Red Garland, an absentee from the scene for some time, returned to the Greenwich Village club for a week this summer. He did so in style and fronted a group which, in addition to being guided by his own strongly chordal signposting, was driven by Philly Joe Jones’ remorseless ride cymbal and Larry Ridley’s supple bass patterns.
In the front line it had Marshall Ivery, a useful Trane-based tenor saxophonist, who traced familiar routes with conviction, and Woody Shaw, the distinctive trumpet stylist, whose brassy tone, infectious rhythmic awareness and creative flow made this an ideal hard bop quintet.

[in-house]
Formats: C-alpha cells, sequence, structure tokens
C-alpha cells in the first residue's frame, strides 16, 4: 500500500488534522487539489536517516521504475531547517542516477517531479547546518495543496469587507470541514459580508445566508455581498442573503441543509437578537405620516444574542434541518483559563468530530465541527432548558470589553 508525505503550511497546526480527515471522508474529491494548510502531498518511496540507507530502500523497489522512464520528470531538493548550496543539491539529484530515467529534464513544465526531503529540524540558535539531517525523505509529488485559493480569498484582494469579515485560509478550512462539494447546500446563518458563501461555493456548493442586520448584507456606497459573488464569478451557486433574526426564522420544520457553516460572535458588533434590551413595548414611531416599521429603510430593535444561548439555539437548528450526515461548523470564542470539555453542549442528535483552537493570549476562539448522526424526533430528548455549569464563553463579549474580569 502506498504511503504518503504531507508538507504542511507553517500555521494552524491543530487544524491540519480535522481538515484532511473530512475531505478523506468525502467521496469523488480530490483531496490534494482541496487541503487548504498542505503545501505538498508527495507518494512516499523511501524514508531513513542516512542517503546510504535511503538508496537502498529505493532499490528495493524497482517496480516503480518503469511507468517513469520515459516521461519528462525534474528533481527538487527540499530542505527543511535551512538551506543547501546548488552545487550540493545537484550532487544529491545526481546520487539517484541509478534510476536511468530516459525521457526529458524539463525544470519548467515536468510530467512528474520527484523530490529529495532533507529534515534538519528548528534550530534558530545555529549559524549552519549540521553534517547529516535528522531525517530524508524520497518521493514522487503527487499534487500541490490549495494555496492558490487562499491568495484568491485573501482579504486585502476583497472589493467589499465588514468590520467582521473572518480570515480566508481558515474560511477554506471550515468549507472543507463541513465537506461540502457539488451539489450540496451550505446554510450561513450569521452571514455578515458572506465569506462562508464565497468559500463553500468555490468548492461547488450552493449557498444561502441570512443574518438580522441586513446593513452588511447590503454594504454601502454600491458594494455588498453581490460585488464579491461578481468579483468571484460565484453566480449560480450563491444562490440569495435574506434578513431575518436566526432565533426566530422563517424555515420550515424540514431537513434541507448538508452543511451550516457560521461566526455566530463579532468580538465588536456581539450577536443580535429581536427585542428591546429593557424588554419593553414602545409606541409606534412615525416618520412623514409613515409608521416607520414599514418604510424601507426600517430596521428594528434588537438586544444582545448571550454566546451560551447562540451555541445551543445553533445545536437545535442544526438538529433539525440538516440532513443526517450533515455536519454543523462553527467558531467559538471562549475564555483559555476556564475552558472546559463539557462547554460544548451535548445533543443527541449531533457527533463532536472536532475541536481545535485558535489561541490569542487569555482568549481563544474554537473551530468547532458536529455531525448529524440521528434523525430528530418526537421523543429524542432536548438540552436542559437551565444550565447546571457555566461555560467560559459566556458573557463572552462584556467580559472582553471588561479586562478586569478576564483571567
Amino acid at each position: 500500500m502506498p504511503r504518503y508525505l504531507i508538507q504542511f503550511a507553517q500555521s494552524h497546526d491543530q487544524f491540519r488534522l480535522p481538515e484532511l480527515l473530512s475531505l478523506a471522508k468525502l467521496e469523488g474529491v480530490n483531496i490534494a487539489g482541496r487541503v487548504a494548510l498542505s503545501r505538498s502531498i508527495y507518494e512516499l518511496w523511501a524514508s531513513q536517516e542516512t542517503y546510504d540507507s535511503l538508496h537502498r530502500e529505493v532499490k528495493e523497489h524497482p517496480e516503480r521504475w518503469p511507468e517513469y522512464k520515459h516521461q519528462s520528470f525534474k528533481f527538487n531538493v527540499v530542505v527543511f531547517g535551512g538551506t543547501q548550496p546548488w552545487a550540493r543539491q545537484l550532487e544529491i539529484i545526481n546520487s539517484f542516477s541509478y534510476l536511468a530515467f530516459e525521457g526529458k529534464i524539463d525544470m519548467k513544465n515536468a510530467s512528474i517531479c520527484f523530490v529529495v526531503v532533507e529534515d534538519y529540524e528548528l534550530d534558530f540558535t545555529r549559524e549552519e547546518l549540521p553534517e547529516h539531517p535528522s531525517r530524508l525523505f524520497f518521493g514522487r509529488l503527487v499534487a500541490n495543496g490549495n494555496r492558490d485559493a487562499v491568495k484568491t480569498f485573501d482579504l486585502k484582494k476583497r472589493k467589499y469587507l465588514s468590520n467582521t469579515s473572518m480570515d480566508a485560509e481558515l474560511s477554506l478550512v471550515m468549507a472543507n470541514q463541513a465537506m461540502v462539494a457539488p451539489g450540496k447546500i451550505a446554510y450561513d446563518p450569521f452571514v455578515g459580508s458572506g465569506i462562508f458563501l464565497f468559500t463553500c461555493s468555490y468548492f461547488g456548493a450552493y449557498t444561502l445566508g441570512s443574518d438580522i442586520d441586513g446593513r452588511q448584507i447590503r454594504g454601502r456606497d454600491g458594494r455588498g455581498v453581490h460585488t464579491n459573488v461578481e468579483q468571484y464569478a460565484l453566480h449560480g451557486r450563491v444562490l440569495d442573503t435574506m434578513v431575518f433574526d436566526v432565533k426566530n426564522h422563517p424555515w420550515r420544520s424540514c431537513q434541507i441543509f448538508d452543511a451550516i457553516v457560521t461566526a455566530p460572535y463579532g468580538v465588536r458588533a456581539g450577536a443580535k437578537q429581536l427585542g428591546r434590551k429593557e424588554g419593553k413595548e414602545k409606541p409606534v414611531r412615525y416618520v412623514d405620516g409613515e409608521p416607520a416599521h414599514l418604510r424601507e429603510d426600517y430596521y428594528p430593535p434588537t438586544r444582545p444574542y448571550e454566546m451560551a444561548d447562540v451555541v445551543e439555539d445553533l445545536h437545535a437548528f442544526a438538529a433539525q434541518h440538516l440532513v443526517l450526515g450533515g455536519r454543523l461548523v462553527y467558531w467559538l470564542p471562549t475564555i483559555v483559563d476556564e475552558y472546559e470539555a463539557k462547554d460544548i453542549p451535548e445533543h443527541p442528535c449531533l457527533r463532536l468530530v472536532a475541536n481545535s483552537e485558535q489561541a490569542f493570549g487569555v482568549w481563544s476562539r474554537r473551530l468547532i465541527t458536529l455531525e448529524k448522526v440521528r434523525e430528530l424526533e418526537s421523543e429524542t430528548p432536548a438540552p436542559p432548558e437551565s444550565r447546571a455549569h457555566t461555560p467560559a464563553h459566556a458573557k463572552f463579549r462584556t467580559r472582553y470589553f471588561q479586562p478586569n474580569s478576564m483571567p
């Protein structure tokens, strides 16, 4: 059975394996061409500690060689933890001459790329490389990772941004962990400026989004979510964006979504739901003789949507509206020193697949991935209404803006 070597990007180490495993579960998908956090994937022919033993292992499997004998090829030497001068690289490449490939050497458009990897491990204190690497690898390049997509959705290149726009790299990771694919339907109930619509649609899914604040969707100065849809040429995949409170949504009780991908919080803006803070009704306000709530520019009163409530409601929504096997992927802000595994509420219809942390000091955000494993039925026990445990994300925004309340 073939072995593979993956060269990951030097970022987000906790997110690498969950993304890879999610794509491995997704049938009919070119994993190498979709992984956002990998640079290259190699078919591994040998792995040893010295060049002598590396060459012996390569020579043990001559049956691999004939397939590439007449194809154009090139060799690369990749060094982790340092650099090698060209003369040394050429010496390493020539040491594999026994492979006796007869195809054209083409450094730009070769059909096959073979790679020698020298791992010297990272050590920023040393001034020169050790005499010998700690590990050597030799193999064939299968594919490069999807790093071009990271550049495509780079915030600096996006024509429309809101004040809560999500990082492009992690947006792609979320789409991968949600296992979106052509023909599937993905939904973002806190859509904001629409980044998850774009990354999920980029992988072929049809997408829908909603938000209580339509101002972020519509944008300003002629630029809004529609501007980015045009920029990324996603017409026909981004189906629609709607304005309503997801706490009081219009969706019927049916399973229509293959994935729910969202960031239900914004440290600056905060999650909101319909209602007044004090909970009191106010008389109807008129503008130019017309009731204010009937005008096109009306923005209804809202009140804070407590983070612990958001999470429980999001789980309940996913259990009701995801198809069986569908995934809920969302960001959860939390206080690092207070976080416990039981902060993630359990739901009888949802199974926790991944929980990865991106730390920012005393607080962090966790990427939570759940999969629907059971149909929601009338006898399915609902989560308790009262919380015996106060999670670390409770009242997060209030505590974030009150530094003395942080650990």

It was Garland who stole the show, however, again proving that the virtues of swing and relaxation can find a comfortable home in the turmoils of hard bop. The odd clinker suggested a somewhat rusty technique but he gave a superb jazz performance. It was also one that challenged the theory that it was solely Miles Davis who insisted on the tacit parts in his famous group.
Of his own volition, at Lush Life, Garland brought drama, most especially to the solos of the articulate Shaw, by ‘laying out’ when he saw fit. In fact, everything he did seemed totally appropriate and the evening I caught was a personal triumph for him.